Diary from the field: Tunisia
UNHCR’s Andrew Purvis is on the Libyan border, gathering reports about what is going on inside Libya and what is happening with the people who have already fled.
The wind blew most of the day, sand everywhere, in your eyes, in your food.. I’ve discovered local almonds, very fresh. The humanitarian workers here are running on fumes, building camps, latrines, water, recording personal histories, counseling, trying to
get things done. The camp population is still growing…topping 17,000, a small city. Day starts early, with a long trip along the brackish marshland, through whitewashed villages, to the border, and then all day in the sun and wind, thousands of anxious, tired, hungry, people desperate to go home or, in some cases, anywhere else.. Hearing the stories of those coming out of Libya, the depth and sheer brutality of the racial discrimination there, even more than the violence, makes you angry at the regime. One Eritrean could not even bring himself to speak of the humiliation he had experienced.. I’ve been noticing the stamina of people here, both the refugees and migrants, who have been through so much, and the humanitarians who are working so single-mindedly to help them.
I met a girl from Eritrea this morning who had arrived in Libya after traveling smuggling routes across Sudan , the Sahara to Tripoli… She arrived here a few days ago.. She is alone and wants to find her mother.. As she was escaping Tripoli through checkpoints in Libya, Ghaddafi’s soldiers kept demanding her mobile phone. They tried three times to take it from her and each time she refused, knowing the phone was the only thing to link her with her family.. Slight , she won out in the end..
She is helping take care of a four-year-old Somali boy, also motherless, whose own mother was killed in Mogadishu..Most of the people to have fled here to Tunisia are young men, but lately more families are coming, especially from Somalia, Eritrea and other places that keep swelling the world’s population of refugees.. a 15 day old boy, round face swaddled in thick blankets, whose Eritrean father is in prison in Libya.. a young woman who is more than eight months pregnant. She says the wind blows too much at night, and the sand sifts inside her tent.. These babies will grow up in a better place than this..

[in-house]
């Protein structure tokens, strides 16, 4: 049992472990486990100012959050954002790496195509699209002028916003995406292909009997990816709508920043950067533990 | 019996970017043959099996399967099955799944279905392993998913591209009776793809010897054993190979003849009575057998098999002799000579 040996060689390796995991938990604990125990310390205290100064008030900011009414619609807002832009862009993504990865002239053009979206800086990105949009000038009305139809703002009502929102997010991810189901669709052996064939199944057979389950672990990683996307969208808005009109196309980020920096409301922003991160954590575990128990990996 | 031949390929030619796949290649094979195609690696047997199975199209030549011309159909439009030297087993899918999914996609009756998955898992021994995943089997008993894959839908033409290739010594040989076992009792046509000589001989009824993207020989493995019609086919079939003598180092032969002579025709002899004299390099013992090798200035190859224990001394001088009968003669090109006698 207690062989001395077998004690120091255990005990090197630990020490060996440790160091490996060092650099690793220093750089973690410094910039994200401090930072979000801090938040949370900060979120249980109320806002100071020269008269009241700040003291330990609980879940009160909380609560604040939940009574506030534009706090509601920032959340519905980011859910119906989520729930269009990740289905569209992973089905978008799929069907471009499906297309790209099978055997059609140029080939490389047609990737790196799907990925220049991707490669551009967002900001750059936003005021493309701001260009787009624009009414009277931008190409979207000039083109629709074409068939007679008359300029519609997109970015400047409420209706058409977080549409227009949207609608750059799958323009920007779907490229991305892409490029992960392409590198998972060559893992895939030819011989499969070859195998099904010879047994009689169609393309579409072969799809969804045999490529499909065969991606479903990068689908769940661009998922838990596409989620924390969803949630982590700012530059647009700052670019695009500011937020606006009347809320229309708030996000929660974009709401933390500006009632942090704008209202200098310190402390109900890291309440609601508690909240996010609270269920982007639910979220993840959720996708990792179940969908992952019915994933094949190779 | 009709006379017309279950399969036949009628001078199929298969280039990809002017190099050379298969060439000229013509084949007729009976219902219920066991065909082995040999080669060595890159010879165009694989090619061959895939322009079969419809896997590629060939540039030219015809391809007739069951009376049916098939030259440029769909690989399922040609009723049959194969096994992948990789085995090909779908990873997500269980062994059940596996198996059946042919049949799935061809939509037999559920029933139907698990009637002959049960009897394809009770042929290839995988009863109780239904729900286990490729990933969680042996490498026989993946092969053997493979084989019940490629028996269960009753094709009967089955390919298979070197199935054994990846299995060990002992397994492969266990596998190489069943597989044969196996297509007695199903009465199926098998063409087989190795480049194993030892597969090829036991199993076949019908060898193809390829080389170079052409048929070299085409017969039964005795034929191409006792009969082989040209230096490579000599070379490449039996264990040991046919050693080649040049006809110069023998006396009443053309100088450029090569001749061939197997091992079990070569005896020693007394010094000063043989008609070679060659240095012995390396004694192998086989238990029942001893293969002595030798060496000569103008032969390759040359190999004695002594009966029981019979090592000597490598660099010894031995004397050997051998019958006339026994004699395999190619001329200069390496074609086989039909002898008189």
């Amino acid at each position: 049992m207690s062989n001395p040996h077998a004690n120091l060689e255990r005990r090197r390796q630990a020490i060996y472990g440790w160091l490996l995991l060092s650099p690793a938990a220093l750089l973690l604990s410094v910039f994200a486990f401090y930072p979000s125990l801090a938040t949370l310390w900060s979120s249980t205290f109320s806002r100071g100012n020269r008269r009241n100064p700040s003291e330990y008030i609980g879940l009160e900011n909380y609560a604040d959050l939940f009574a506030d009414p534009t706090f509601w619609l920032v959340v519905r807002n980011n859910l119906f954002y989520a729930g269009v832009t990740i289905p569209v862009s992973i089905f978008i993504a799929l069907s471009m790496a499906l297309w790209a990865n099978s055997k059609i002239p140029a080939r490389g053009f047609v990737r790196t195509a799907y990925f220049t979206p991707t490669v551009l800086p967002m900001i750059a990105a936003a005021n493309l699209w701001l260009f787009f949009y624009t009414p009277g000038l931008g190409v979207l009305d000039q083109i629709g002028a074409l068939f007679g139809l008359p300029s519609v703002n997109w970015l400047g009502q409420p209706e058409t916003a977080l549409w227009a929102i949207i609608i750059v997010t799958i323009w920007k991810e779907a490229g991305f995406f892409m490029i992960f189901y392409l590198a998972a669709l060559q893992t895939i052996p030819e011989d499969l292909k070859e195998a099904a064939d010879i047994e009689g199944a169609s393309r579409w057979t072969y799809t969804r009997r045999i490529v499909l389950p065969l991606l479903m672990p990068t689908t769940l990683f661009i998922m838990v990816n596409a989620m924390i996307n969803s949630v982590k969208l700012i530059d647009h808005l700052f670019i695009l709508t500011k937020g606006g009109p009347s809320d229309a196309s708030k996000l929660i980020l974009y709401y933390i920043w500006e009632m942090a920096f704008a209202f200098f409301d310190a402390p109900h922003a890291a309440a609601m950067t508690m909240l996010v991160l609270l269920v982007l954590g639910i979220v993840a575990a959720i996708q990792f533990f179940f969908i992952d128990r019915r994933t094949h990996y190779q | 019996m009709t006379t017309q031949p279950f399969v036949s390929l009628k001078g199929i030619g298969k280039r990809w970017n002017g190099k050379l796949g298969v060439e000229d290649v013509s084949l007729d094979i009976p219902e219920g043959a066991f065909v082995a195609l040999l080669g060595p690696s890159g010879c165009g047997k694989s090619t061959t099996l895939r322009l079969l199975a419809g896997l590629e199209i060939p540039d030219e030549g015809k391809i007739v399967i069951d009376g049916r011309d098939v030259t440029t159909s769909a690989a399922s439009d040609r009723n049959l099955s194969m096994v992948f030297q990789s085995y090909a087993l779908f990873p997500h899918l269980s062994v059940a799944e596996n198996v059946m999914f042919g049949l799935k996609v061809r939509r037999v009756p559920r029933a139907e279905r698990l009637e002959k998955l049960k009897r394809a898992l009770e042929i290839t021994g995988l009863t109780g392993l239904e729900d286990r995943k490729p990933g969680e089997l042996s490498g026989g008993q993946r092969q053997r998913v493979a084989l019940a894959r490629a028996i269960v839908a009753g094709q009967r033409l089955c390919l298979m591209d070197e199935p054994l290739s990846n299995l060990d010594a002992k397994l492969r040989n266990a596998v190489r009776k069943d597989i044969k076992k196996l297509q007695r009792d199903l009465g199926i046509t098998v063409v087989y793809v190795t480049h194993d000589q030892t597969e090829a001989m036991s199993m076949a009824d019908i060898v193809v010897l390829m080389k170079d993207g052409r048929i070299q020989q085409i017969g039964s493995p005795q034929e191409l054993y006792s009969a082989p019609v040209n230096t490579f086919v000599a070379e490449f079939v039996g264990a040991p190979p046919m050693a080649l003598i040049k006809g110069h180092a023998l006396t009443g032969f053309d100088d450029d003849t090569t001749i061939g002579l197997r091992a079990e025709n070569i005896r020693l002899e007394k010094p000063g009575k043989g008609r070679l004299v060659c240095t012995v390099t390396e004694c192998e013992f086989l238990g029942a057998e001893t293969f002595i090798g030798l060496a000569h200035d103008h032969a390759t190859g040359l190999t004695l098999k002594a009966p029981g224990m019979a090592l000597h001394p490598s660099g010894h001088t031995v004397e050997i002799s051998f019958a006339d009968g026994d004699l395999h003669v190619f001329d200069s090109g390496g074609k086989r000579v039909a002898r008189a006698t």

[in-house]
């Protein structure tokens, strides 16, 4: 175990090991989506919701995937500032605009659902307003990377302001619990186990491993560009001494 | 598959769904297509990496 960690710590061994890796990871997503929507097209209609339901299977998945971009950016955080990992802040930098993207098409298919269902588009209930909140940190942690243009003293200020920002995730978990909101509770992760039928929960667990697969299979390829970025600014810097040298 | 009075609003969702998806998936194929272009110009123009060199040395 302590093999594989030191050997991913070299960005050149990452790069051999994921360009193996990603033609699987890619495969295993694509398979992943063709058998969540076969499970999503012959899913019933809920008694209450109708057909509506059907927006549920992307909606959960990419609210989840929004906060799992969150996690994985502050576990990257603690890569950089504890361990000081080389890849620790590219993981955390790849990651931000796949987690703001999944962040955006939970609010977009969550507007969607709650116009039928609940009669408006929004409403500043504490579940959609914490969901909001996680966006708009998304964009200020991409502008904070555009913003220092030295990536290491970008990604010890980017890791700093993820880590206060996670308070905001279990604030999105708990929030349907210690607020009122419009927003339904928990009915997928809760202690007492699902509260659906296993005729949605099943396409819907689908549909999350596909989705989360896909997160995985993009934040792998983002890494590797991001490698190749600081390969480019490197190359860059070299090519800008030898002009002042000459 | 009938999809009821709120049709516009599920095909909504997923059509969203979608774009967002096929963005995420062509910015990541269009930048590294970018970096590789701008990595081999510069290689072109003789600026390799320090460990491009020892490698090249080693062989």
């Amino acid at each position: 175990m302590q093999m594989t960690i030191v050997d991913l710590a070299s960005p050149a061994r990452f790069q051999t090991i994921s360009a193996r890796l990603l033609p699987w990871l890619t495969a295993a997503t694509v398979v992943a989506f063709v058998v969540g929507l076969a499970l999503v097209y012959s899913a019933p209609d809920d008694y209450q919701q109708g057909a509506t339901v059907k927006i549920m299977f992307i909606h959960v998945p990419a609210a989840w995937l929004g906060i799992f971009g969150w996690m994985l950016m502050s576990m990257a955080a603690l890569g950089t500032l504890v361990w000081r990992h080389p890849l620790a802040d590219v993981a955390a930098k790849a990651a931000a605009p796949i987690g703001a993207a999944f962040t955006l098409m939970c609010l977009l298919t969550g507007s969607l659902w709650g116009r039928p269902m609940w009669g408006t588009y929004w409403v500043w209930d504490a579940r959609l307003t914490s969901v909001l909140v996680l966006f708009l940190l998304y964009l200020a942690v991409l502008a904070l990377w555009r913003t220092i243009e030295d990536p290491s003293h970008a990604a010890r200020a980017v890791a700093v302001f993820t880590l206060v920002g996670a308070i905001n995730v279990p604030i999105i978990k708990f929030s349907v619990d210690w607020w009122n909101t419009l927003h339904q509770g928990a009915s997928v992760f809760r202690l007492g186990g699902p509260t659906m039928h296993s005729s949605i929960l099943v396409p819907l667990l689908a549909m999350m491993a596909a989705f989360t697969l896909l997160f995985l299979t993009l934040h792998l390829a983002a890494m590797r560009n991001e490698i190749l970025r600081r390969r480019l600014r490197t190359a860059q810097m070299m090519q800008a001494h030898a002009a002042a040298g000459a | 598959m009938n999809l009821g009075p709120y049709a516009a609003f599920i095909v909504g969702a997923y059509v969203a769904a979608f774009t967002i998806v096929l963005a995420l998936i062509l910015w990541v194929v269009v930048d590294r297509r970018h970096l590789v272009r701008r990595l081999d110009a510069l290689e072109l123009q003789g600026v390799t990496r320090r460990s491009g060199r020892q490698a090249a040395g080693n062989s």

On our way home not far from the border, our car was surrounded by a group of angry youths.. upset at something, not yet clear, rocking our car, I reached to lock the doors but opened the window instead, bad moment, but our Tunisian driver talked them down, edged forward, and drove on..
The camp on the Tunisia-Libya border is filled with people from all over the world, Ghana, Eritrea, Vietnam. The Bangladeshis really stand out and not just because there are more of them.. they are by far the most orderly and patient .. Just the other day we were talking about the exemplary tone they set.. .. But yesterday, their patience ran out. They did not complain when the companies that had brought them to Libya–from S. Korea, China, Italy–did nothing to help them when the violence erupted nearly three weeks ago (even as they evacuated their well-paid executives from the Libyan border.) The Bangladeshi workers waited nearly two weeks for their government to send enough planes to ferry them home. They stood in hours-long queues for food, showered in the open, waited days for their passports to be returned.. then something snapped. Protestors barreled through the camp, hoisting signs with little child-like drawings of planes scrawled on them: “We Need Air!”. At the end of the day, in a south-Asian touch, they threw one of their own half naked into the air, on his back, and marched him up the main road through the camp, as if he were a corpse in a funeral procession, symbolizing their own plight. Today, many got what they wanted, a bus ride to the airport for the flight home. The lines in the camp have also been sorted out.. But now the Somalis are demonstrating..
Photo Credit: Anna Branthwaite/March 2011